These Tibetans are the new proletariat. Tibet historically never had a lumpen proletariat, because everyone belonged somewhere, cities were nonexistent, towns few, slums barely noticeable. In rural areas, everyone knew rich and poor can exchange places, your herd can be wiped out overnight by an unseasonal snowstorm. The poor usually would be given or loaned animals to rebuild herds after a disaster. Nomads were entrepreneurs, running businesses of modest or considerable scale, juggling seasons, grazing pressure, loans, trading caravan journeys of months, arbitraging supply here and demand there.

exnomad resettlement in Golok

China has never recognised the millions of drogpa nomads as entrepreneurs skilled in managing  unpredictable seasons. For decades, their many skills have been unrecognised, their stewardship of landscapes unnoticed. The entire rural population is officially classified as “surplus rural labourers”, as if they tramp about aimlessly, looking for work.

Given those assumptions, it was only a small step to blame the nomads for patches of black soil, and remove them to urban fringes, and badge them “ecological migrants”. From there it is but a small further step to classify them as an unskilled rural proletariat lacking vocational skills and fluency in the only language that opens the door to success: standard Chinese. The number of nomads required to relocate to towns, usually along highways leading into the growing Chinese towns and cities, has steadily grown for decades.

Something must be done with them. They have shown little interest in becoming Chinese, so the pace must be forced. The parallels with Xinjiang get stronger. For the security state it is not hard to define them as a security threat, especially in areas close to international borders.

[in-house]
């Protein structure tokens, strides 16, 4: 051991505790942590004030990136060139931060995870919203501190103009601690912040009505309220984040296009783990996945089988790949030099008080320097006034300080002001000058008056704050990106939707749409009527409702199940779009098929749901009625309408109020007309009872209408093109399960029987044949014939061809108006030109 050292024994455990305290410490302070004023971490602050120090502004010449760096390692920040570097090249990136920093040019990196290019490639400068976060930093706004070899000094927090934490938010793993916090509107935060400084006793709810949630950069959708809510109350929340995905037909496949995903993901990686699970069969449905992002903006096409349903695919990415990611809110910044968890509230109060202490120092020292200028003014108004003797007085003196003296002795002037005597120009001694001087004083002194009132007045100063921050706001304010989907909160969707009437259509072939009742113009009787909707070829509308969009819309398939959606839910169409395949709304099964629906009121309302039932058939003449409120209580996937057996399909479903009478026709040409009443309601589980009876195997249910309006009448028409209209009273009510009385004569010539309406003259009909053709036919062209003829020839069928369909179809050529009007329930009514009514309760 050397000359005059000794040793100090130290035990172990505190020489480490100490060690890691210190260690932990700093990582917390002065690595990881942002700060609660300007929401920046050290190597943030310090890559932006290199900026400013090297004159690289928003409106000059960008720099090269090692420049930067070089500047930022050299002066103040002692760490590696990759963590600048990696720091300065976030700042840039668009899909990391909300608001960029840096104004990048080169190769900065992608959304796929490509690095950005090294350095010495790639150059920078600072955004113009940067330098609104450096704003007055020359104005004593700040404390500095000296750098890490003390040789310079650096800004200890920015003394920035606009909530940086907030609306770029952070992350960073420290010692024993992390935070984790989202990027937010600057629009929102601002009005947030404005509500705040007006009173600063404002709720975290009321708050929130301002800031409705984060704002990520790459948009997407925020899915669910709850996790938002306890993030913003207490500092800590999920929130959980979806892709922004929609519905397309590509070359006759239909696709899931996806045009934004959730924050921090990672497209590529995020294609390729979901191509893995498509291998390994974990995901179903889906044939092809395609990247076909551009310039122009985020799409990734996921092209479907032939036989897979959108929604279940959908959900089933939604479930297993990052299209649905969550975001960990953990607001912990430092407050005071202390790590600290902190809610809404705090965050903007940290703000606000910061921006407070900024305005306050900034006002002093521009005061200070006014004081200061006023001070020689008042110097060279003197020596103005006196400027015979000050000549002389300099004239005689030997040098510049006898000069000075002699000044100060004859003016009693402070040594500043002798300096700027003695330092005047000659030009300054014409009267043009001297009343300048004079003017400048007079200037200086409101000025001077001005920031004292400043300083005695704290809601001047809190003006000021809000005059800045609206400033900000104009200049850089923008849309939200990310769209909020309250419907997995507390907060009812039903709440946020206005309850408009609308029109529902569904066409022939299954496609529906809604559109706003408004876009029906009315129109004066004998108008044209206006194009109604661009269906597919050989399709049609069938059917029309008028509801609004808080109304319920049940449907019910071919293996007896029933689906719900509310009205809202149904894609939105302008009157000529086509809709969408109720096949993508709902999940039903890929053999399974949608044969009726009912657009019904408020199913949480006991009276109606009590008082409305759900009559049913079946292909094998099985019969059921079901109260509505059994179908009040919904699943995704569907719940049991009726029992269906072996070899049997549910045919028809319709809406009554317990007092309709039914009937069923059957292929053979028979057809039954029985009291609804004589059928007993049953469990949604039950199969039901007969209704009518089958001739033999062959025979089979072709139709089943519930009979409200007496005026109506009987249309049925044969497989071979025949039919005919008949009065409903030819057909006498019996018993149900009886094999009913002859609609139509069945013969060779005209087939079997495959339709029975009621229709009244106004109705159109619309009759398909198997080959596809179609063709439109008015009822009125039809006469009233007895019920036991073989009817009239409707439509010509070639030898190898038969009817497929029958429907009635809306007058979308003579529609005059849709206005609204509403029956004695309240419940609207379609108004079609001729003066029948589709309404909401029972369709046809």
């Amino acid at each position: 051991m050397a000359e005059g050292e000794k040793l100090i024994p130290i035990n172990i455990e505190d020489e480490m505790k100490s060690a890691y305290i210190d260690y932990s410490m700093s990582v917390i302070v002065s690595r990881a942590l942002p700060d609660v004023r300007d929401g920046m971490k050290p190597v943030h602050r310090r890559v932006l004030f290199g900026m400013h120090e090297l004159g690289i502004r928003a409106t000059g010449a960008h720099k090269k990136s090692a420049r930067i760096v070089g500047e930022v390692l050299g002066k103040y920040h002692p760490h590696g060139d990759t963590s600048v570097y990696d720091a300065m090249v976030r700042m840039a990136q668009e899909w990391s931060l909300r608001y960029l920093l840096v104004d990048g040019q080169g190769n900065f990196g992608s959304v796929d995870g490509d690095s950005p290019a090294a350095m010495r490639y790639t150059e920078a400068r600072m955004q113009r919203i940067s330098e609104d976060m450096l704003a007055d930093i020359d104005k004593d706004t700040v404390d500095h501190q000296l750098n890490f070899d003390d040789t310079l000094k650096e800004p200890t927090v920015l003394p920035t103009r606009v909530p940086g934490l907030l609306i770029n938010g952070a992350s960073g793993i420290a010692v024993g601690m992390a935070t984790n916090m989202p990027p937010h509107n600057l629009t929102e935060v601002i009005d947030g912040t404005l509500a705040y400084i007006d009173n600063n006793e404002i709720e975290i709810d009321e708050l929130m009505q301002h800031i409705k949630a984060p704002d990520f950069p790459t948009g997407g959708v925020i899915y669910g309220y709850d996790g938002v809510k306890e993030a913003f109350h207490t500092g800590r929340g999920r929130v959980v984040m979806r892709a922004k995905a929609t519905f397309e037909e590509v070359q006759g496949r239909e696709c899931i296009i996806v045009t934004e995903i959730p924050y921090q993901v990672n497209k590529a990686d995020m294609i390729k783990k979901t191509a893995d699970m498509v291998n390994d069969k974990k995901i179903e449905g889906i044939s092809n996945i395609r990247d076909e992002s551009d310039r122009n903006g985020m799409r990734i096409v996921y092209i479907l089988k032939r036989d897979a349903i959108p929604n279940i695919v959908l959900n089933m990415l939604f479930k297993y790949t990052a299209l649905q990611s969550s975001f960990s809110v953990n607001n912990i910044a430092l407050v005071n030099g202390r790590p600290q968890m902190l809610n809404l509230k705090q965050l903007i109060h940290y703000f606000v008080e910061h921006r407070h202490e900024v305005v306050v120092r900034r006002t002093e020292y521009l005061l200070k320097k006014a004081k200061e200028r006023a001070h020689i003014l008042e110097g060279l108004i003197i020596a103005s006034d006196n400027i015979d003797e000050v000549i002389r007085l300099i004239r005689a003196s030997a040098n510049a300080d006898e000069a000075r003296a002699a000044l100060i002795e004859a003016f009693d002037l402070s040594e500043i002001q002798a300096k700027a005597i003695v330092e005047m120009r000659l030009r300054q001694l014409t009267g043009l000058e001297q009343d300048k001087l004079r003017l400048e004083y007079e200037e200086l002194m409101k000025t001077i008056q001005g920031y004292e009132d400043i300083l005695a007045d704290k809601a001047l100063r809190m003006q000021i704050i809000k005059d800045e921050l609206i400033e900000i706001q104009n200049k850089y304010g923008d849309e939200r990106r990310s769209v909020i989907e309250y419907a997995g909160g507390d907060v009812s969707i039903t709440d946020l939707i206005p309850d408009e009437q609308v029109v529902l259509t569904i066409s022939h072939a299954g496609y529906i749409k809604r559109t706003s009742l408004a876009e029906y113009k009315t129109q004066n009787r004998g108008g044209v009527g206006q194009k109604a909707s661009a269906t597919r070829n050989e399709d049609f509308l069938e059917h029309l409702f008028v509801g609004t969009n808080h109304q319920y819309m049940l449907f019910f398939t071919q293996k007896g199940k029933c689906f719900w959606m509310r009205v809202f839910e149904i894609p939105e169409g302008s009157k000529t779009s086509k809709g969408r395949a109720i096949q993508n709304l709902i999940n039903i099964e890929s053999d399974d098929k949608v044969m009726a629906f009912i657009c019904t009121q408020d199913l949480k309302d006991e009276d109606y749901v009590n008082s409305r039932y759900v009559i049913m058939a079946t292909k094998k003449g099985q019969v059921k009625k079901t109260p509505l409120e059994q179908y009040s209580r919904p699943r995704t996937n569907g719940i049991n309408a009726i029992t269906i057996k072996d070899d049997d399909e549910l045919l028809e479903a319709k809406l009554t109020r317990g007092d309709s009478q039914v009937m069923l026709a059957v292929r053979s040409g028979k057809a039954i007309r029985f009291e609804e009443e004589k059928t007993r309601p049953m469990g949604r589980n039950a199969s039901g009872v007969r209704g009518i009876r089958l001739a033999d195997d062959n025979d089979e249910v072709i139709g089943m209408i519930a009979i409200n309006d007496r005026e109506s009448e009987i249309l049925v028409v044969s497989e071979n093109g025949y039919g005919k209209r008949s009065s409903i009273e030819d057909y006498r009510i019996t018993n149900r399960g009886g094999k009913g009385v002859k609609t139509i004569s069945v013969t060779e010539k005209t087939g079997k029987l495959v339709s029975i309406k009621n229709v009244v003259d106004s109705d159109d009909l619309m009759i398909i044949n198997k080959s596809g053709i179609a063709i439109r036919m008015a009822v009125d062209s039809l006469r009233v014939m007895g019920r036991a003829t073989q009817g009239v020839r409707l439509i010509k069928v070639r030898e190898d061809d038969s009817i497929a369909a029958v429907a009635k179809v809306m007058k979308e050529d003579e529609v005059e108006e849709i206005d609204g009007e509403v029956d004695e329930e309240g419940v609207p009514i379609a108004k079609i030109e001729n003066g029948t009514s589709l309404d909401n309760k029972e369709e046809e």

If it took three years in Xinjiang, from 2014 to 2017, from Xi Jinping’s instruction to build “walls made of copper and steel” 铁壁铜墙   铁壁铜墙 and “nets spread from the earth to the sky” to capture terrorists. We are now four years on from Xi Jinping’s 2016 inspection tour of Qinghai, including the Tibetans relocated to the outskirts of Gormo.

China needed three years, not only to build the “re-education” lockdown centres surrounded by razor wire and watch towers, but also to capture the DNA of each Uighur, and facial recognition data fed into big data algorithms, to decide who were the greatest security risks. Collecting the DNA and facial profiles of Tibetans is largely complete. Each Tibetan can be assigned a risk rating.

So Adrian Zenz’s warning that China is gearing up to do in Tibet something akin to what it does in Xinjiang is plausible.

[1] Hu Angang and Wen Jun, The Problem of Selecting the Correct Path for Tibetan Modernisation (Part 1). China Tibetology, 2001, 1, 3 – 26

Xu Min-yang ed., Tibet Autonomous Region Urban Economic Development Studies, Tibetan Economics Society, 2004

[2] Xin Sun, Campaign-Style Implementation and Affordable Housing Provision in China, China Journal  #84, July 2020